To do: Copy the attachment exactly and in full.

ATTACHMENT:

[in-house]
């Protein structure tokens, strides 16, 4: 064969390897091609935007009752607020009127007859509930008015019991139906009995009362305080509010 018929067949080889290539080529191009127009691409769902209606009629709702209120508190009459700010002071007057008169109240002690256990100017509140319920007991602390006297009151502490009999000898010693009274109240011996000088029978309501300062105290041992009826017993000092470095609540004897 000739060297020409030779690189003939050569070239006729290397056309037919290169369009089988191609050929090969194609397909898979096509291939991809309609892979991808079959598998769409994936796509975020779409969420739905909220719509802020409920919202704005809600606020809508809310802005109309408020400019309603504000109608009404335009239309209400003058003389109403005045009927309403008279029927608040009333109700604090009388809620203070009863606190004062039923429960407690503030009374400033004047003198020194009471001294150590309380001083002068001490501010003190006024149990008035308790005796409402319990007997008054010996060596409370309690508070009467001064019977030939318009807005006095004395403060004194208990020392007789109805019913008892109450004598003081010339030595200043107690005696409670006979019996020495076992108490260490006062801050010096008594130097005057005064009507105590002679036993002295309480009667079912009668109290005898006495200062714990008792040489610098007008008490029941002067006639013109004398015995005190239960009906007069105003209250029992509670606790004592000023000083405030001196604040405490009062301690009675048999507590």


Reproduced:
[in-house]
């Protein structure tokens, strides 16, 4: 064969390897091609935007009752607020009127007859509930008015019991139906009995009362305080509010 018929067949080889290539080529191009127009691409769902209606009629709702209120508190009459700010002071007057008169109240002690256990100017509140319920007991602390006297009151502490009999000898010693009274109240011996000088029978309501300062105290041992009826017993000092470095609540004897 000739060297020409030779690189003939050569070239006729290397056309037919290169369009089988191609050929090969194609397909898979096509291939991809309609892979991808079959598998769409994936796509975020779409969420739905909220719509802020409920919202704005809600606020809508809310802005109309408020400019309603504000109608009404335009239309209400003058003389109403005045009927309403008279029927608040009333109700604090009388809620203070009863606190004062039923429960407690503030009374400033004047003198020194009471001294150590309380001083002068001490501010003190006024149990008035308790005796409402319990007997008054010996060596409370309690508070009467001064019977030939318009807005006095004395403060004194208990020392007789109805019913008892109450004598003081010339030595200043107690005696409670006979019996020495076992108490260490006062801050010096008594130097005057005064009507105590002679036993002295309480009667079912009668109290005898006495200062714990008792040489610098007008008490029941002067006639013109004398015995005190239960009906007069105003209250029992509670606790004592000023000083405030001196604040405490009062301690009675048999507590």